After all, the film camera revival has largely been sparked by Gen Z, with Instagram and TikTok flooded with hashtags devoted to grainy, vintage film photos. The only problem with this comeback is that it's also driven the cost of film through the roof, with some popular stocks tripling in price in recent years.

Fortunately, there are still ways to shoot film on a budget, with one of those tactics being to get a half-frame camera – like Pentax's new model – and another being to choose popular, consumer-grade stocks from the likes of Kodak and Ilford in bulk. But it'll be interesting to see if Pentax also has any tactics to help ease this situation when its new film camera finally launches in a few months.

The Kodak Extar H35 film camera  in silver, lifestyle

(Image credit: Kodak)

While it's still too early to say how much we'll like this new film camera, it certainly sounds like it has a promising combination of ingredients. Cheap half-frame cameras like the ubiquitous Kodak Ektar H35 (above) cost around $65 / £50, but Pentax's new model sounds like it'll be a lot more interesting with a price tag that's hopefully not drastically higher.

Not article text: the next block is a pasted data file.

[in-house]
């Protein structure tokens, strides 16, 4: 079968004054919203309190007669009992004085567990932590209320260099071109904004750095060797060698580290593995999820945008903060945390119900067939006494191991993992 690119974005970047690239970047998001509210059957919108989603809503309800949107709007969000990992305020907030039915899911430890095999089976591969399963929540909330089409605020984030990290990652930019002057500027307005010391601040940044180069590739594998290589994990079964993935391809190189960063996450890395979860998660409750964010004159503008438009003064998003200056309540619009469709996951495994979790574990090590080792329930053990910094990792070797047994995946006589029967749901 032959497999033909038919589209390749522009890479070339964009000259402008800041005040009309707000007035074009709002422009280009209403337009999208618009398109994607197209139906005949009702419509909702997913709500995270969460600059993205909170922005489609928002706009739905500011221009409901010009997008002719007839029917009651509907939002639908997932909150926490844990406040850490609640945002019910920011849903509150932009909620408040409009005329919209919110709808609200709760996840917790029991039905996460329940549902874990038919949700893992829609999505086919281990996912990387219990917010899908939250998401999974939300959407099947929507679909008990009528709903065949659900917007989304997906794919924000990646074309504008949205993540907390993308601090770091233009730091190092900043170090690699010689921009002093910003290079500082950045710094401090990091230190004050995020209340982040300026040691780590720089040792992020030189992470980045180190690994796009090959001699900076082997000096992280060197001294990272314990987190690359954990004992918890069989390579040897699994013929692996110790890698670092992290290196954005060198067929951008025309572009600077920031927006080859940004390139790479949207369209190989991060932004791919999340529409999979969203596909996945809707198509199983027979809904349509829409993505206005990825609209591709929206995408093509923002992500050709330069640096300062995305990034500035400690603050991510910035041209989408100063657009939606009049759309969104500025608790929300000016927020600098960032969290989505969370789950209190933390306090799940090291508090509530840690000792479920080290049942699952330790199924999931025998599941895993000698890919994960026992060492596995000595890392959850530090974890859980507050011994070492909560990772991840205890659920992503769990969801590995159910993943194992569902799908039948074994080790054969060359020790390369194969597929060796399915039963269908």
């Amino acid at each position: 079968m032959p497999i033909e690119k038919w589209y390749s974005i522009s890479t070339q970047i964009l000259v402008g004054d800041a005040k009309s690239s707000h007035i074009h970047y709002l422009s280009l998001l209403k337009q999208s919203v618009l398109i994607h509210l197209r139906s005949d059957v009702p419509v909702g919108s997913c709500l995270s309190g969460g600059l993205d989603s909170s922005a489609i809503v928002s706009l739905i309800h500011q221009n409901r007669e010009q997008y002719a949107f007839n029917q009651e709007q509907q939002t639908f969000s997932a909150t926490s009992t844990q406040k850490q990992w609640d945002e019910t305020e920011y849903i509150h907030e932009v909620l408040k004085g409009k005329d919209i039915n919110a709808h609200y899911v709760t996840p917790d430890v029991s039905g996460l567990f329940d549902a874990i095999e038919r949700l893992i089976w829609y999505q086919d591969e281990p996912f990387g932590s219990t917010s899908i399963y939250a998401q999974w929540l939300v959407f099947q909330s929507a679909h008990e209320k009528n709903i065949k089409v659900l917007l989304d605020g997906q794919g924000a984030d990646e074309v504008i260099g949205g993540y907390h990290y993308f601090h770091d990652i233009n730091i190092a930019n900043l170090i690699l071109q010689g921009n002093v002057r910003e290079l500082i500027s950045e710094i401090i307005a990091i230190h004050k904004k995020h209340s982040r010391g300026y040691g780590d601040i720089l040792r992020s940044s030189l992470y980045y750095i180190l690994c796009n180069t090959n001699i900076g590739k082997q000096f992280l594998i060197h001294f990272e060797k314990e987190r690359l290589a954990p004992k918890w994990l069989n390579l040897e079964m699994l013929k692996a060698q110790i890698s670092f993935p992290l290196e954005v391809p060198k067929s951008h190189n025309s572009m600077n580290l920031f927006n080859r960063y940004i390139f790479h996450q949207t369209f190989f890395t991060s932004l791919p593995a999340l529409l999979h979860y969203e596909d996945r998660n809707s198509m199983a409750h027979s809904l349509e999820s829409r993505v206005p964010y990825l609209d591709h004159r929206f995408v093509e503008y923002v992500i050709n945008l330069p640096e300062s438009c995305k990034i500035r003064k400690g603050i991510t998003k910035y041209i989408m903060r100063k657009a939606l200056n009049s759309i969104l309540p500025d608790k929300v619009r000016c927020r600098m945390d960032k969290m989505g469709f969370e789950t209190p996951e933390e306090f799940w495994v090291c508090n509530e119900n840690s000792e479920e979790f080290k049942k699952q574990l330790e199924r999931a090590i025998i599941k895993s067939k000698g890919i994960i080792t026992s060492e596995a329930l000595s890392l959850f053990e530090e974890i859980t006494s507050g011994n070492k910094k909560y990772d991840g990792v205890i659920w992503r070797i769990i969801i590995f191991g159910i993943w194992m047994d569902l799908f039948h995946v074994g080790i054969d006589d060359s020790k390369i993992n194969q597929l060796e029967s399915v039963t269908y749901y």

The combination of beginner-friendly automatic shooting modes with the tactility of zone-focusing sounds wise, as does the combined optics from the Ricoh Auto Half and Pentax Espio Mini (two highly respected film cameras from the past). Pentax certainly has the heritage to pull off a fun little film camera, and I'm looking forward to trying it out.

The Leica M11 camera on a wooden table

(Image credit: Leica)

The question is whether it could also inspire other camera giants like Nikon, Fujifilm, and OM System to join the analog revival. Takeo Suzuki certainly hopes so, stating that "I also wish that other camera manufacturers would follow suit and enter the analog camera market". 

Leica is already there with cameras like the M11 (above), which I previously dubbed a "glorious relic in an age of camera phone convenience". And the phenomenal recent success of the film camera-inspired Fujifilm X100VI shows that analog design is having a big moment. 

Hopefully, Pentax will give us something that's a little more affordable than those modern classics, but also a little more authentic than recent film camera cash-ins.